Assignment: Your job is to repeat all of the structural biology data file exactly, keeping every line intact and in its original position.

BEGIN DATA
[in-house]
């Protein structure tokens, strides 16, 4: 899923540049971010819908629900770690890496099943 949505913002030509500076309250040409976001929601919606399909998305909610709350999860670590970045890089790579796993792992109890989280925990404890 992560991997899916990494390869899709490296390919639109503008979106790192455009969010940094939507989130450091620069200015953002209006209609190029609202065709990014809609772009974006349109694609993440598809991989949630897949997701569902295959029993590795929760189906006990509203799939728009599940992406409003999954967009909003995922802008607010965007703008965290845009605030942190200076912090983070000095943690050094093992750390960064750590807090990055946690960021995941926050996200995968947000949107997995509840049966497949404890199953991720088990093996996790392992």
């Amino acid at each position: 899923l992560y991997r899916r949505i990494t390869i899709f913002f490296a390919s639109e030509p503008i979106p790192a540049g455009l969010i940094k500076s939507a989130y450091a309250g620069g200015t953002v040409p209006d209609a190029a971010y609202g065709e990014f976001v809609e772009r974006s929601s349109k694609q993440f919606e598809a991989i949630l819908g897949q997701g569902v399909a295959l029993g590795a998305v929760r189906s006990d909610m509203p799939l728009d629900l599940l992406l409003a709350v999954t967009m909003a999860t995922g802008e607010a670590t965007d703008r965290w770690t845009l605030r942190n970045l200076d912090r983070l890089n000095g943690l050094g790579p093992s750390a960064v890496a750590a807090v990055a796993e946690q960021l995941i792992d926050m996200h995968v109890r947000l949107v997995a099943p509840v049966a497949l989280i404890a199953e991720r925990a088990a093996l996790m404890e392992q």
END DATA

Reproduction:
[in-house]
């Protein structure tokens, strides 16, 4: 899923540049971010819908629900770690890496099943 949505913002030509500076309250040409976001929601919606399909998305909610709350999860670590970045890089790579796993792992109890989280925990404890 992560991997899916990494390869899709490296390919639109503008979106790192455009969010940094939507989130450091620069200015953002209006209609190029609202065709990014809609772009974006349109694609993440598809991989949630897949997701569902295959029993590795929760189906006990509203799939728009599940992406409003999954967009909003995922802008607010965007703008965290845009605030942190200076912090983070000095943690050094093992750390960064750590807090990055946690960021995941926050996200995968947000949107997995509840049966497949404890199953991720088990093996996790392992």
């Amino acid at each position: 899923l992560y991997r899916r949505i990494t390869i899709f913002f490296a390919s639109e030509p503008i979106p790192a540049g455009l969010i940094k500076s939507a989130y450091a309250g620069g200015t953002v040409p209006d209609a190029a971010y609202g065709e990014f976001v809609e772009r974006s929601s349109k694609q993440f919606e598809a991989i949630l819908g897949q997701g569902v399909a295959l029993g590795a998305v929760r189906s006990d909610m509203p799939l728009d629900l599940l992406l409003a709350v999954t967009m909003a999860t995922g802008e607010a670590t965007d703008r965290w770690t845009l605030r942190n970045l200076d912090r983070l890089n000095g943690l050094g790579p093992s750390a960064v890496a750590a807090v990055a796993e946690q960021l995941i792992d926050m996200h995968v109890r947000l949107v997995a099943p509840v049966a497949l989280i404890a199953e991720r925990a088990a093996l996790m404890e392992q």